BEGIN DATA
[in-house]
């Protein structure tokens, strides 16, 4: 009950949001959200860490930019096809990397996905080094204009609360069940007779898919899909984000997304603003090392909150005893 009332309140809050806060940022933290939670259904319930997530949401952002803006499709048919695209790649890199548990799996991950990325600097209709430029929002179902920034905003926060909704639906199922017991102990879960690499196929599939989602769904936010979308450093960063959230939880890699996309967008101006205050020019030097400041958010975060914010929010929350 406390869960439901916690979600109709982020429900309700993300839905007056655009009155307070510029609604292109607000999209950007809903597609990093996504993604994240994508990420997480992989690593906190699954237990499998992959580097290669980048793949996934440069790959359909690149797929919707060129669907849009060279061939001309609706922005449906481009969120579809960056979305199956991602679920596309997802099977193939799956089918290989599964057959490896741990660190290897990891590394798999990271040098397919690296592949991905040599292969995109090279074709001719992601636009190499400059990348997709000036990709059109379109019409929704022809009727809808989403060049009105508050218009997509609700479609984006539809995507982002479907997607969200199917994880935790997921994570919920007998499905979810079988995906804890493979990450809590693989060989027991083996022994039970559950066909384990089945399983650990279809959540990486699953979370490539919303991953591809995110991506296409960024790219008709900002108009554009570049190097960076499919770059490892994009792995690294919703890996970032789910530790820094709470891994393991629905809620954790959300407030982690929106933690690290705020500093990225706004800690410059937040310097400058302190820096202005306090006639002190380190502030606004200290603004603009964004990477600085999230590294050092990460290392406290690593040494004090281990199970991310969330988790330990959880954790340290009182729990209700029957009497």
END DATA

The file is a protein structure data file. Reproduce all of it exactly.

[in-house]
């Protein structure tokens, strides 16, 4: 009950949001959200860490930019096809990397996905080094204009609360069940007779898919899909984000997304603003090392909150005893 009332309140809050806060940022933290939670259904319930997530949401952002803006499709048919695209790649890199548990799996991950990325600097209709430029929002179902920034905003926060909704639906199922017991102990879960690499196929599939989602769904936010979308450093960063959230939880890699996309967008101006205050020019030097400041958010975060914010929010929350 406390869960439901916690979600109709982020429900309700993300839905007056655009009155307070510029609604292109607000999209950007809903597609990093996504993604994240994508990420997480992989690593906190699954237990499998992959580097290669980048793949996934440069790959359909690149797929919707060129669907849009060279061939001309609706922005449906481009969120579809960056979305199956991602679920596309997802099977193939799956089918290989599964057959490896741990660190290897990891590394798999990271040098397919690296592949991905040599292969995109090279074709001719992601636009190499400059990348997709000036990709059109379109019409929704022809009727809808989403060049009105508050218009997509609700479609984006539809995507982002479907997607969200199917994880935790997921994570919920007998499905979810079988995906804890493979990450809590693989060989027991083996022994039970559950066909384990089945399983650990279809959540990486699953979370490539919303991953591809995110991506296409960024790219008709900002108009554009570049190097960076499919770059490892994009792995690294919703890996970032789910530790820094709470891994393991629905809620954790959300407030982690929106933690690290705020500093990225706004800690410059937040310097400058302190820096202005306090006639002190380190502030606004200290603004603009964004990477600085999230590294050092990460290392406290690593040494004090281990199970991310969330988790330990959880954790340290009182729990209700029957009497």